Notice, too, that after being saved by Jesus this sighted man immediately wants to go and tell others about him. I believe that his intention in asking the Pharisees about whether they wanted to become Jesus’ disciples as well is born out of hope. He hopes that some of them will join him.
Having courageously stood up to the Pharisees and testified to Jesus, they revile him and place Moses above Jesus. They continue their tirade against the sighted man and proclaim their ignorance as to where Jesus comes from. Of course, it’s true that they really don’t know (or believe) that He came from heaven.
Once again, the plain, courageous, and joyful answer of the sighted man humbles and encourages me. He begins to preach a sermon to the Pharisees! The sighted man knows where Jesus comes from: why can’t they see it? Here is a man who has performed a miracle not seen since the beginning of the world, and the Pharisees can’t even see where He comes from. Where does He come from? From heaven, of course! “If this man were not from God, he could do nothing.”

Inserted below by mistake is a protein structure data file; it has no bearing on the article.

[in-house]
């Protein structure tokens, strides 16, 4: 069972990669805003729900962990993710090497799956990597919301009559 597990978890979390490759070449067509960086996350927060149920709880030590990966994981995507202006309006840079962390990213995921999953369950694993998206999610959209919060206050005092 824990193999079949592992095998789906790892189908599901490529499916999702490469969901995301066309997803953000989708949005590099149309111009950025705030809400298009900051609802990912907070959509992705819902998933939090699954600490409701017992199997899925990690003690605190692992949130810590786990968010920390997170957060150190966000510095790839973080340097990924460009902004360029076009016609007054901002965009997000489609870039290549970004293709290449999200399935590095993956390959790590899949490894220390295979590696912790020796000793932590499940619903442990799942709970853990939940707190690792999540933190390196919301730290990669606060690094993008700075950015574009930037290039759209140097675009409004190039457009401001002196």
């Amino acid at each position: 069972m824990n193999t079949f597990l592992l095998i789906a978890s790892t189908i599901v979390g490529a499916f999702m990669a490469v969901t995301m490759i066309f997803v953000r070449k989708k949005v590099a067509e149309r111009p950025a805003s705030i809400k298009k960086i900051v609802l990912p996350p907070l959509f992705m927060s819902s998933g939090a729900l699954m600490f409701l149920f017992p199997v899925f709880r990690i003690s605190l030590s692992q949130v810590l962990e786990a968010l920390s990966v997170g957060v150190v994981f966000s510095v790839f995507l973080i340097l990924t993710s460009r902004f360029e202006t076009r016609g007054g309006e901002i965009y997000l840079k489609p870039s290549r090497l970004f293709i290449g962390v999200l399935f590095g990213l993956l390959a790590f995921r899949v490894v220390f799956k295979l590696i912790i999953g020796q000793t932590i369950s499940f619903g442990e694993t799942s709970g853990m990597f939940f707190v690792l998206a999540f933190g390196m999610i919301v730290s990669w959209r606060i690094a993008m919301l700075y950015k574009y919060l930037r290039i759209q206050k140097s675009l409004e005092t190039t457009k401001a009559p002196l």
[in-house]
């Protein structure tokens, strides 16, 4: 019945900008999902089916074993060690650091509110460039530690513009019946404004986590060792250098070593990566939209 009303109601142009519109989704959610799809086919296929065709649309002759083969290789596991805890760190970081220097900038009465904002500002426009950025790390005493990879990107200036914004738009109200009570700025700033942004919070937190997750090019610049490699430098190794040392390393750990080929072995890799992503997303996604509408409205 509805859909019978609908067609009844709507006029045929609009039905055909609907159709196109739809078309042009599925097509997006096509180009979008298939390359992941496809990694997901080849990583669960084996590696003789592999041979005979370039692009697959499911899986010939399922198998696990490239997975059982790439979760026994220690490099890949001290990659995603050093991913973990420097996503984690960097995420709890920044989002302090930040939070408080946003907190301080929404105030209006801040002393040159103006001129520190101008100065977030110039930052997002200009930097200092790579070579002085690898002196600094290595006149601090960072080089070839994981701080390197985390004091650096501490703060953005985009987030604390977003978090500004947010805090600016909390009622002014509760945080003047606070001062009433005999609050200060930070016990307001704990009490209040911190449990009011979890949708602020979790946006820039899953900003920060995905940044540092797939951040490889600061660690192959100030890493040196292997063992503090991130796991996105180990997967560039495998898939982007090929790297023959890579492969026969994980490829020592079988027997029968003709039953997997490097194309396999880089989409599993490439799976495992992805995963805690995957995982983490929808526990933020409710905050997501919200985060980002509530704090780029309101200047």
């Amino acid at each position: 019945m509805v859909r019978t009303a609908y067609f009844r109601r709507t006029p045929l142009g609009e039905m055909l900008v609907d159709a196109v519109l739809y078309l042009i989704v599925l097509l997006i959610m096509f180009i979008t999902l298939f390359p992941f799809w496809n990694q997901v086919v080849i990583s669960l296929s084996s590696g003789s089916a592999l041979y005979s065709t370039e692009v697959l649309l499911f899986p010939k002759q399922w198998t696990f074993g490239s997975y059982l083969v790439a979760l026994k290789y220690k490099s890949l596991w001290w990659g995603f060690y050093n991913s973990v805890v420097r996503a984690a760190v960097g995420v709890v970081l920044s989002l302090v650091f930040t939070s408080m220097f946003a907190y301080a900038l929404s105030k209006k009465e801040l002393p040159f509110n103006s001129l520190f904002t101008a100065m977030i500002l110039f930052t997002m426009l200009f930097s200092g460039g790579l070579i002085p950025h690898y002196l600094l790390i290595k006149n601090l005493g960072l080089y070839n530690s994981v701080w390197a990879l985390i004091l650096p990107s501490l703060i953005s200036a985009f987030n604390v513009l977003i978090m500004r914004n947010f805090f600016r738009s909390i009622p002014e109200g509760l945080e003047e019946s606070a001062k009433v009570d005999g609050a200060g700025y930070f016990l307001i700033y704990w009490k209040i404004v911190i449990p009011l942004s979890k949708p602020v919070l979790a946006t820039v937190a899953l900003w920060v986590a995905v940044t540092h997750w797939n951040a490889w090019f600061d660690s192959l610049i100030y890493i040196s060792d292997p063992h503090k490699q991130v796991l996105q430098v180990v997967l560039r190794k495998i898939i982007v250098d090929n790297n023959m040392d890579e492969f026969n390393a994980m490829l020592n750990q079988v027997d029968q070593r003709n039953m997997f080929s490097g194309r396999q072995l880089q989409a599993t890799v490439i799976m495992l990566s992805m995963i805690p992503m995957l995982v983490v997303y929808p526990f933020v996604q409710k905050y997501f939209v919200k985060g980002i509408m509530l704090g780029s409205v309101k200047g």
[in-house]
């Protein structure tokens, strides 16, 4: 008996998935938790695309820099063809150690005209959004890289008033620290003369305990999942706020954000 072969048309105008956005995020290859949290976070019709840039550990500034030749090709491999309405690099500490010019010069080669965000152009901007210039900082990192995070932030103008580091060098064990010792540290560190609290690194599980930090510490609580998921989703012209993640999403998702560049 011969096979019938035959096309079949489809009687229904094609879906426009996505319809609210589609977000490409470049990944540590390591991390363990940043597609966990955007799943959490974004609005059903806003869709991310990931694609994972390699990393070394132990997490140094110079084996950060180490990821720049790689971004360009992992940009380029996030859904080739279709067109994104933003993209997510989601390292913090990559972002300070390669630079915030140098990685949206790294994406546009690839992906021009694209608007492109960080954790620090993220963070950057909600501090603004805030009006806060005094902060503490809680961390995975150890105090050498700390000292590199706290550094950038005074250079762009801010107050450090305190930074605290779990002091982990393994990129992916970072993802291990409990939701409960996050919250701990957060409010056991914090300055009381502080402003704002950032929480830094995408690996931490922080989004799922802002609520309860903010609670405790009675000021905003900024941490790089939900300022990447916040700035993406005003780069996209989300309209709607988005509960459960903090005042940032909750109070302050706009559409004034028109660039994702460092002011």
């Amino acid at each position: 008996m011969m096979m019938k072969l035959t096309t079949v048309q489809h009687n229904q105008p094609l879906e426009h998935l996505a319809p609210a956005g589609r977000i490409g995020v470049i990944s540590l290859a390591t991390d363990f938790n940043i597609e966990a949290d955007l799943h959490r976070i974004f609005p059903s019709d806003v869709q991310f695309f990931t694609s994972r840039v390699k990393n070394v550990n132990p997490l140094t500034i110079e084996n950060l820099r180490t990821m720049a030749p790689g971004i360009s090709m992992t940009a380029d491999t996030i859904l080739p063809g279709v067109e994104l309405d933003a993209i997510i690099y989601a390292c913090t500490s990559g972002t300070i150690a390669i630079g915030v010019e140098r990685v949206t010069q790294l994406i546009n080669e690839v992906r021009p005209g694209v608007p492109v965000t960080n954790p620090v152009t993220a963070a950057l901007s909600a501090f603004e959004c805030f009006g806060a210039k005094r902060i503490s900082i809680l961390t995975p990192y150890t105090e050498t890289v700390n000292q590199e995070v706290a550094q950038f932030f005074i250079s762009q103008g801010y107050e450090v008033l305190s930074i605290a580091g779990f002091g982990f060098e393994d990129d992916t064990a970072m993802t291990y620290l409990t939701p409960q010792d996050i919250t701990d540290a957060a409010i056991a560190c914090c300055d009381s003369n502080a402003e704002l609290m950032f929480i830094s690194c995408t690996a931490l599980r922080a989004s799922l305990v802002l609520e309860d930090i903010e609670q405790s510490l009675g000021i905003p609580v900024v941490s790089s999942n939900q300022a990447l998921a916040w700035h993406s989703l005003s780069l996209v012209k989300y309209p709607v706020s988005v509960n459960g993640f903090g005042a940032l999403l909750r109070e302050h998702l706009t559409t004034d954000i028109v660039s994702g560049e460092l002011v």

All the Pharisees can bluster is, “You were completely born in sins, and are you teaching us?” And they cast him out.
At the end of the story, the sighted man is privileged enough to be able to see Jesus Christ a second time. Now he knows for sure that Jesus is the Messiah and the Son of God because God has revealed it to him. Now Jesus makes the point clear to all of us: “For judgment I have come into this world, that those who do not see may see, and that those who see may be made blind” (verse 39).
We, who were born in sin and now see Jesus, are the sighted man.
But who are the Pharisees?
We think of the Pharisees as being merely the legalists in the church. In so doing, we miss who they really are and therefore miss some of the most important applications to our lives. We bash the Pharisees of our day, attacking those who are “legalists.” But I think in many ways the best parallel for the Pharisees today aren’t the fundamentalists and others who may have legalistic tendencies but are actually trying to serve the Lord. The true modern-day Pharisees are the secular and unbelieving rulers of our age, some of whom even claim to be Christians. It is those who hold the seats of power in our culture and are blind to Jesus Christ and threaten to kick out of the seats of society and power anyone who dares to proclaim that Jesus is the Christ.